Jaroslaw, a graduate of Harvard College and of Georgetown Law School, says she came forward to speak about her abortion because “the issues aren't as simple as people think. Nobody in advance of a diagnosis says, ‘I want that procedure.' What people want is proper medical care.”
Jaroslaw, a native of Flushing, N.Y., married a fellow lawyer, David, in 1992. She gave birth to a boy in 1997 and a girl in 1999. She says the children were delivered by cesarean section because she previously had uterine fibroids and other gynecological problems.
Jaroslaw says that when she became pregnant in 2003, everything looked good in early tests. “So we tell our families I'm pregnant. We tell friends. A few weeks after that, I tell people at work. I wasn't worried.”
About 17 weeks into the pregnancy, however, a sonogram showed that part of her fetus' brain was missing. The diagnosis was anencephaly, which is fatal.
Jaroslaw says she and her husband considered abortion the only option. She says she did not want to wait a full nine months to deliver a child that would not survive.
“The idea of being pregnant for so many more months and having people ask about the baby, it would have been a nightmare,” Jaroslaw says. She was also concerned that her children would be traumatized by having their sibling be born and die. She says she talked with her rabbi, and he supported her choice.
Jaroslaw says her desire for a third child led her doctor to recommend that she have the fetus removed intact, to avoid trauma to her uterus. “When you've had so many cuts in the uterus, you want as little instrumentation and probing around as possible.”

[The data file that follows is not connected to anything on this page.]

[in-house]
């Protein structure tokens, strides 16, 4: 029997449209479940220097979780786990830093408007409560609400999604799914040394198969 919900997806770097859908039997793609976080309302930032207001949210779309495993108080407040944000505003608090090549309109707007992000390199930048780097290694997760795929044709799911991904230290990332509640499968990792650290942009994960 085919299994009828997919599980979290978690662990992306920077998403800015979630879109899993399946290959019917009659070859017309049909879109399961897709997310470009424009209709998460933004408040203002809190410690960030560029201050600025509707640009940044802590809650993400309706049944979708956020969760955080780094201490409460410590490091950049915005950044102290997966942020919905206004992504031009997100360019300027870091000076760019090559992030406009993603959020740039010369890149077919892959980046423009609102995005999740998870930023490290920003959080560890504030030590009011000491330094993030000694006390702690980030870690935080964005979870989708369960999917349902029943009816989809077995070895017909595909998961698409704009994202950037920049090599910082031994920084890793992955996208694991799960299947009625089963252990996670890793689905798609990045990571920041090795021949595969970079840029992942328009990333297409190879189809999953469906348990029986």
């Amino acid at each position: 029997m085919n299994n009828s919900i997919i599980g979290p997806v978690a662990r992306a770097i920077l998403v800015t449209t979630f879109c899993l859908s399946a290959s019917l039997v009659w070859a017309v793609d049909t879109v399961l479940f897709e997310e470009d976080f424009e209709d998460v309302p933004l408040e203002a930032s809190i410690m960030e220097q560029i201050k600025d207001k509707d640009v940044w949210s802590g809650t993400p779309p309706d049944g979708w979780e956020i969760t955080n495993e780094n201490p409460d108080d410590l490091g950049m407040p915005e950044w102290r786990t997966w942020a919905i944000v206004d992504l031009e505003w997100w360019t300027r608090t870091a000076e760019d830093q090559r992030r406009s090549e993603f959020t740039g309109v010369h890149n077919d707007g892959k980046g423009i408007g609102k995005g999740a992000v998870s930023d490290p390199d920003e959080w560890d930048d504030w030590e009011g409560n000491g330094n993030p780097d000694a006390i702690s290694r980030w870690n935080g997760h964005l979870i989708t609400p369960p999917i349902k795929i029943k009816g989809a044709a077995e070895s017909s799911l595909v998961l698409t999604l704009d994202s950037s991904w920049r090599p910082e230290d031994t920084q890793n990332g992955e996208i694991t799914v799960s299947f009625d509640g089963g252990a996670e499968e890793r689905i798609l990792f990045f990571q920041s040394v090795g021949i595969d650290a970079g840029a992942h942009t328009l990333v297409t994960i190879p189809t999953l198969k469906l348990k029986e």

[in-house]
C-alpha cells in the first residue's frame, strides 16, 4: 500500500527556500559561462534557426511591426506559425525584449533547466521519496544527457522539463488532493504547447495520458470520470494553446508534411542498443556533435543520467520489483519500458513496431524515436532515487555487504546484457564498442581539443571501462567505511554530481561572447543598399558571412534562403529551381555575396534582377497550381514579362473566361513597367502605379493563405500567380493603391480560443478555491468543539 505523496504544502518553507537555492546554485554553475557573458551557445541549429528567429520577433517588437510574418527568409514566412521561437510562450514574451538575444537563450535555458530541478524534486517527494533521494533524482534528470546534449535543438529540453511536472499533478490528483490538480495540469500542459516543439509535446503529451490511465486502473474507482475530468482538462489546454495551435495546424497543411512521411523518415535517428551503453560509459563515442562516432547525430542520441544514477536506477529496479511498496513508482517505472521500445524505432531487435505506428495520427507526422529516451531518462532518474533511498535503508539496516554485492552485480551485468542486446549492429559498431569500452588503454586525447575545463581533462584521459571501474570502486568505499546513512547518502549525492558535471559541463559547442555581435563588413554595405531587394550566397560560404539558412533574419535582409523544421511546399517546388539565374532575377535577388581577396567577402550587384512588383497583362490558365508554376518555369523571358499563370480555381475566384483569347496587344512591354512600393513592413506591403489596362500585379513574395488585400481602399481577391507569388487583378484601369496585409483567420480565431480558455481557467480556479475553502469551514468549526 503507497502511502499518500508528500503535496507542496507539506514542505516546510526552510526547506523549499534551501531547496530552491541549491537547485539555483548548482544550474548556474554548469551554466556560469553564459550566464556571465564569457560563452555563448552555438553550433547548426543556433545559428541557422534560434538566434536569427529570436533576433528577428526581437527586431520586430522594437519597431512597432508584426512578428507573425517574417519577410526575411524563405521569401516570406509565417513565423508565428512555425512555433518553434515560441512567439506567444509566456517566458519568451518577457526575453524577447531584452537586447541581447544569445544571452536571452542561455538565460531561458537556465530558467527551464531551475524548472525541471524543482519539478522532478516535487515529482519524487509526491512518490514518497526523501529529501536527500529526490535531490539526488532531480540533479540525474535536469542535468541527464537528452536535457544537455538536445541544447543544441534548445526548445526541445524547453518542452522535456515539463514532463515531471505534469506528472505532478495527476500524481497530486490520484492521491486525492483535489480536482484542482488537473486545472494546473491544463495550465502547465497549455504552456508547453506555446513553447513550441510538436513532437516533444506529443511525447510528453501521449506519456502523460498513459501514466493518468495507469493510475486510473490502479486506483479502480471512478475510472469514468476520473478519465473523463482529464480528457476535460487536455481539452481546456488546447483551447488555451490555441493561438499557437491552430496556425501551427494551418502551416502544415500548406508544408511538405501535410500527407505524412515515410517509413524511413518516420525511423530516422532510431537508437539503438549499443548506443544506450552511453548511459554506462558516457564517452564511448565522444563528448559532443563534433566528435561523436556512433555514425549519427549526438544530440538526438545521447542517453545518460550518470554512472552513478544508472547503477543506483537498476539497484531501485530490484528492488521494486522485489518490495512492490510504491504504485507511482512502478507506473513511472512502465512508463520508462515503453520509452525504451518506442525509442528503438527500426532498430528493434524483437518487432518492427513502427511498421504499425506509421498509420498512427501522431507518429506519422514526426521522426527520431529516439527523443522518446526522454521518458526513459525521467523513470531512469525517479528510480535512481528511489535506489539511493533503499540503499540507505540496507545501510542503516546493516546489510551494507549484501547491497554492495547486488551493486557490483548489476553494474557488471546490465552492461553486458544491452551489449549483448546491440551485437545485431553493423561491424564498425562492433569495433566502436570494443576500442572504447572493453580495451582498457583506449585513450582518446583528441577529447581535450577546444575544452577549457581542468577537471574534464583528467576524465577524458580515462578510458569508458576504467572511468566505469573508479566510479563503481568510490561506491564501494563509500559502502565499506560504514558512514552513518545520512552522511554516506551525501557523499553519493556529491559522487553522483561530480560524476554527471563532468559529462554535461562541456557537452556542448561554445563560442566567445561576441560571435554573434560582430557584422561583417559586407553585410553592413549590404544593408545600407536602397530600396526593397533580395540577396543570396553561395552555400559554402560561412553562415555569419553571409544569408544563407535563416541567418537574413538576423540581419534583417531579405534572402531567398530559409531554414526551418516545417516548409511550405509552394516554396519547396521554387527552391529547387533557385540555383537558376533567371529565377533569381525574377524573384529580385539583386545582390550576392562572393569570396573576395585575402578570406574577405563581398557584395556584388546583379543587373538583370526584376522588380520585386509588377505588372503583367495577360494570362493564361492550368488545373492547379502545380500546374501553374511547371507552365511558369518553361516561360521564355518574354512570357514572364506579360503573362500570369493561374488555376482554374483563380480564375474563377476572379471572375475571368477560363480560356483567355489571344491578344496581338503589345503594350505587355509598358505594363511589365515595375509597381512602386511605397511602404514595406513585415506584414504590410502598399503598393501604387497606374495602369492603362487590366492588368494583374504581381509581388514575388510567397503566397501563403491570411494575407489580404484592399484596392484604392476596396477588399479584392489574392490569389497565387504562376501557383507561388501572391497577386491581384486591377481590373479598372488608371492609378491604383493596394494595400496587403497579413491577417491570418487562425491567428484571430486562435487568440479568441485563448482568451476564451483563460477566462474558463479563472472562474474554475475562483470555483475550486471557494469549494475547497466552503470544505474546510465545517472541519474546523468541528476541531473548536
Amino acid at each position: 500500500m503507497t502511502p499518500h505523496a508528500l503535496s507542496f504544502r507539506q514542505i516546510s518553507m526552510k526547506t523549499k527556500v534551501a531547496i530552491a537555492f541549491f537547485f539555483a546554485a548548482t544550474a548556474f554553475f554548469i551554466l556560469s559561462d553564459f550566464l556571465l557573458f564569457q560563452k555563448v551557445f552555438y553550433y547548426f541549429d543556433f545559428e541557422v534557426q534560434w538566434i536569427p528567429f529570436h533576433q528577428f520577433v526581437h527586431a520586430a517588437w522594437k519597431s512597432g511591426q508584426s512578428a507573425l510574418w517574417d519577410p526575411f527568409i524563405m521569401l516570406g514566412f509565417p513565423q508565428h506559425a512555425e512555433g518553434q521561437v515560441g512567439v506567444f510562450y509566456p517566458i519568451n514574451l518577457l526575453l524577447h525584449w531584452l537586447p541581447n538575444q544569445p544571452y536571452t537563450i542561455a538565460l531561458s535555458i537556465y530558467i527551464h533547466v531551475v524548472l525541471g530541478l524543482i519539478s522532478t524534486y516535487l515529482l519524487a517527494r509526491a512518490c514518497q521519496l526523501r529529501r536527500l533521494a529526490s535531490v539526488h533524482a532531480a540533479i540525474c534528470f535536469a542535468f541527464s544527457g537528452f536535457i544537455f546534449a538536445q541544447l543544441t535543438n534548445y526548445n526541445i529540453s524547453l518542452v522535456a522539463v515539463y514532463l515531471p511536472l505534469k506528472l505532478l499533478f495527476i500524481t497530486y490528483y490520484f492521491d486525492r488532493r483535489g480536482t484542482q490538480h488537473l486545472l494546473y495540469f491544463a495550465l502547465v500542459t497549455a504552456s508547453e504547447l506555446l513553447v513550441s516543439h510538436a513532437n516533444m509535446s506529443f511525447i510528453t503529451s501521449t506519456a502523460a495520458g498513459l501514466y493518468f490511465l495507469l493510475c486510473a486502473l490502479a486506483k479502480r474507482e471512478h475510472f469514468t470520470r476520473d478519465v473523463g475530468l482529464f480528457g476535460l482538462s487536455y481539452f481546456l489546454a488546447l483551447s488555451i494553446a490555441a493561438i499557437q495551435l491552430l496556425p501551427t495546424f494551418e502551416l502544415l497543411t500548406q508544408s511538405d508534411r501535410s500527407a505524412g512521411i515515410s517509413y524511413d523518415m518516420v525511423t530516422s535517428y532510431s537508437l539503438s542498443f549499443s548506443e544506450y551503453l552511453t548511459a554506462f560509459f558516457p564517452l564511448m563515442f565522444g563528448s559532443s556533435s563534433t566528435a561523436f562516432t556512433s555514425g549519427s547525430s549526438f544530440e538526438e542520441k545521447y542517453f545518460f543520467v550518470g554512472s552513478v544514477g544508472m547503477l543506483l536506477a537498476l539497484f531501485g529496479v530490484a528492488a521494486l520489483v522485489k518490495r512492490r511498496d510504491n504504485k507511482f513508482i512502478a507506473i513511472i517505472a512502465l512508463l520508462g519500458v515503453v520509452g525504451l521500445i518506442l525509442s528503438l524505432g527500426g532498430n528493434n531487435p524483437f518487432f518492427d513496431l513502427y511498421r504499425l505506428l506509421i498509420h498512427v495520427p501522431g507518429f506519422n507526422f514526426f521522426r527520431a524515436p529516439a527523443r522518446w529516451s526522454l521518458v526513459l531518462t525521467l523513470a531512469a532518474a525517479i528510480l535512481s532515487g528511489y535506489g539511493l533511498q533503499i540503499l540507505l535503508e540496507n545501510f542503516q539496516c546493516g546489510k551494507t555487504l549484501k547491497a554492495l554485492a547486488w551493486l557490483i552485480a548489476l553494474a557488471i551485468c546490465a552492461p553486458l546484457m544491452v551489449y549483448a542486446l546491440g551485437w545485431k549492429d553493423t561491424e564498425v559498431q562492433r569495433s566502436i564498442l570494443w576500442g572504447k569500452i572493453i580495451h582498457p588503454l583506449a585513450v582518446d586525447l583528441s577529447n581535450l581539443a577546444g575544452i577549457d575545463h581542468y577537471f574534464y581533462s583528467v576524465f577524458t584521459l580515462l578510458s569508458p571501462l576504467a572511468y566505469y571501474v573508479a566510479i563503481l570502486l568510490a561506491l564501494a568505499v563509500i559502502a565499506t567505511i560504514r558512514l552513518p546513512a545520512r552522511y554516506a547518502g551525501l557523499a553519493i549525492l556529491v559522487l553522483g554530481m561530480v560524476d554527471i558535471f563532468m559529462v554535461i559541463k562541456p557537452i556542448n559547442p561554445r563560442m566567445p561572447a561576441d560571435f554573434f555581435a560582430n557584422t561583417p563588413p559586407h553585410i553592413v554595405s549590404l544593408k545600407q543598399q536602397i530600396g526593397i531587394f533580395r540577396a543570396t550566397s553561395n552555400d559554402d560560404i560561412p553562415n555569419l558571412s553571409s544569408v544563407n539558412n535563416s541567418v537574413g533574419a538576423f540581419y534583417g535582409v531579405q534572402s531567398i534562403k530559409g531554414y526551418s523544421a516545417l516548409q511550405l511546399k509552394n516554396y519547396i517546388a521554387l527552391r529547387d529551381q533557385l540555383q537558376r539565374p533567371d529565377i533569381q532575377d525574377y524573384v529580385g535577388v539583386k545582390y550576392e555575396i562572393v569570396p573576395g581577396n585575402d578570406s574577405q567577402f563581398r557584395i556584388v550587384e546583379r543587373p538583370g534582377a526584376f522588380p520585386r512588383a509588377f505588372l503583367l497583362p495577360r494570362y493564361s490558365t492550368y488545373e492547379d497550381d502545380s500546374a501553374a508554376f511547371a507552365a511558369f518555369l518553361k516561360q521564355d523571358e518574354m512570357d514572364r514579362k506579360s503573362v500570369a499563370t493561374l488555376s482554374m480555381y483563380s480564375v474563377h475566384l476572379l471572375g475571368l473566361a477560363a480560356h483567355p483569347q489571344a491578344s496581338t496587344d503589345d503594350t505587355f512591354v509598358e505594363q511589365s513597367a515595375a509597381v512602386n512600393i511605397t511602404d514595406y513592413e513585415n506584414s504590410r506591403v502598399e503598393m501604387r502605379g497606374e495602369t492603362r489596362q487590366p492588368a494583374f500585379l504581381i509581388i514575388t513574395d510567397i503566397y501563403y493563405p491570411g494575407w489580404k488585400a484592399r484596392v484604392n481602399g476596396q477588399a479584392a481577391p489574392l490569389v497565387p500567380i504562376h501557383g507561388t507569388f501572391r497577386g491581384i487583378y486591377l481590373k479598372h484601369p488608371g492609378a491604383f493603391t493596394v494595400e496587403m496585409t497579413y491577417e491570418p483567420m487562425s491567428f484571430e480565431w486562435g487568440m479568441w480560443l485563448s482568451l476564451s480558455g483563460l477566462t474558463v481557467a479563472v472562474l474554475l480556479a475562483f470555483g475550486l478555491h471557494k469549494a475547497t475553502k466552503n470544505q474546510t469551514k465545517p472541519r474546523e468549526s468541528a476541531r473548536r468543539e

Coincidentally, she underwent the abortion as Congress was debating its ban on “partial-birth” abortion. “I asked my doctor whether, if the bill passed, the procedure I was about to have would be illegal,” Jaroslaw says. “He said yes.”
Bush signed the bill into law in November 2003.
“I'm a family person,” Jaroslaw says. “I don't think I'm unique in my situation, except that I will talk about it. When I went back to work, people opened up to me with their own stories.”
So how might the Supreme Court — with Alito and Chief Justice John Roberts, who replaced the late William Rehnquist last year — view the most recent attempt to restrict abortion?
The “partial-birth” cases arrive at the court at a time when few Americans — 15% in a Gallup Poll in May — believe abortion should be banned in all circumstances. That poll, typical of nationwide surveys, found that most Americans (53%) believe that abortion should be legal but with restrictions.
The high court generally has reflected that sentiment since Roe v. Wade, upholding abortion rights while opening the door to limits. The current cases could provide a hint of whether greater restrictions might be imposed with the new justices on the bench. However, a veteran justice — Reagan appointee Anthony Kennedy — is more likely to be the key player.
In 2000, when the court voted 5-4 to strike down state bans on “partial-birth” abortion that lacked an exception for cases in which a woman's health was at risk, the bench was deeply divided. Kennedy, who had provided a crucial fifth vote in 1992 when the justices affirmed abortion rights, bitterly dissented in 2000. He said government should be free to outlaw the “abhorrent” procedure and that states had a legitimate “concern for the life of the unborn and for the partially born.” This time, a big question will be whether Kennedy, a frequent swing vote on the court, still supports a ban on the procedure without a health exception.
If he does, the court's reshaped conservative wing — Justices Antonin Scalia and Clarence Thomas, along with newcomers Roberts and Alito — could be positioned to uphold Congress' ban. Scalia and Thomas consistently have voted against abortion rights. Roberts' record as a lawyer in the Reagan and first Bush administrations and Alito's rulings as a lower court judge suggest that they also are likely to take a limited view of such rights.